Home Care Clients Share Their WW2 Stories On VE Day
As we were recently celebrating the 75th anniversary of VE Day, we asked our clients at Home Instead Wrexham and Flintshire East if they could share their stories and experiences of the war with us and how they celebrated once the announcement came that victory had been secured in Europe.
Here is just a selection of some of the amazing stories that we heard:
When the war started, I was only 14 and at High School in Manchester so I was evacuated to a mill town in the Pennines. I have some wonderful memories of that time.
I was only there a few months before I returned to Manchester and witnessed the devastation caused by the German bombing.
At 17 all young people had to register to join one of the forces. I Volunteered for the Auxiliary Territorial Service (ATS).
After 6 weeks training in Pontefract I passed my tests for the Mechanical Engineers. However, there was a problem, I was 5ft 1 and a half inches tall, half an inch too short to be considered. They told me "you can't drive heavy trucks if you can't reach the pedals!".
Following that I was posted to a heavy gun site for ACKACK guns as a Predictor Operator for the Royal Artillery. My job was to predict where the gunners should fire at the German planes.
As the war progressed, ACKACK guns became less effective so I received a new posting. I joined the Royal Army Pay Corps, based in Radcliffe, North Manchester where I served in the India Wing, dealing with Rupees and Annis, to pay the soldiers serving in India.
We were waiting all day for Churchill to announce that the war was over. I was at a Bonfire with some friends at Bellevue Park when we heard. One of my make friends gave me a kiss as we said goodbye to go home and celebrate – I have never forgotten that moment!
We didn’t have a street party to celebrate however I did go dancing until late the next day – when I got home my sister had two of her friends sleeping over so all four of us had to squeeze into the same bed!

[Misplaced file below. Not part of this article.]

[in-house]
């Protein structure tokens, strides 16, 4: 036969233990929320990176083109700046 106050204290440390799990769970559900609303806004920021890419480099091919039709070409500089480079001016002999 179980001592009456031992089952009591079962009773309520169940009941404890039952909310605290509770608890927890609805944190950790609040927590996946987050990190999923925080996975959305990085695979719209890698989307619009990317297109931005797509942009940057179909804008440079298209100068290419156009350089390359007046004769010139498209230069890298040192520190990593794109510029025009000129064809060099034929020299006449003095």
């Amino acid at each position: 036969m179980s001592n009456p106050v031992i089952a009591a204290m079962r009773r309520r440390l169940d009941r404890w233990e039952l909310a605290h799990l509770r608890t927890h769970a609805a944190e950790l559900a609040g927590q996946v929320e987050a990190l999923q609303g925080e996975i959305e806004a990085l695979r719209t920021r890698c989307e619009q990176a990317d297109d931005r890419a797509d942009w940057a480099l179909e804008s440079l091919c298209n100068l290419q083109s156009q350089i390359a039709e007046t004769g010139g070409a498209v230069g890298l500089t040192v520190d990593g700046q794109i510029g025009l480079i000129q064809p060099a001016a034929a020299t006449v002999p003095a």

It was such a special time for everyone as we were so happy that the war had finally come to an end!
I cant remember if a neighbour told us the war was over, or we heard it on the radio but I do remember that we all ran outside to celebrate with our parents and the rest of the street.
The following day all the neighbours got together for a street party – anything that we had that was red, white or blue got used for bunting. Everyone took their chairs and tables outside, and although we still had rationing, everyone contributed food and drink.
We listed to grammarphone records all day and danced – everyone was so happy that the war was over!
I studied childcare at college and I hoped that I would find a family and see some of the world but of course all my plans changed when the war came.
Instead I enlisted in the Women’s Auxiliary Air Force (WAAF). After training, I became the Corporal in charge of the barracks ‘sick quarters’ dealing with minor injuries and ailments on the base.
It was during this time that I met my late husband Sidney, who was in the RAF.
Read more about our clients and see their wartime pictures on our Facebook page.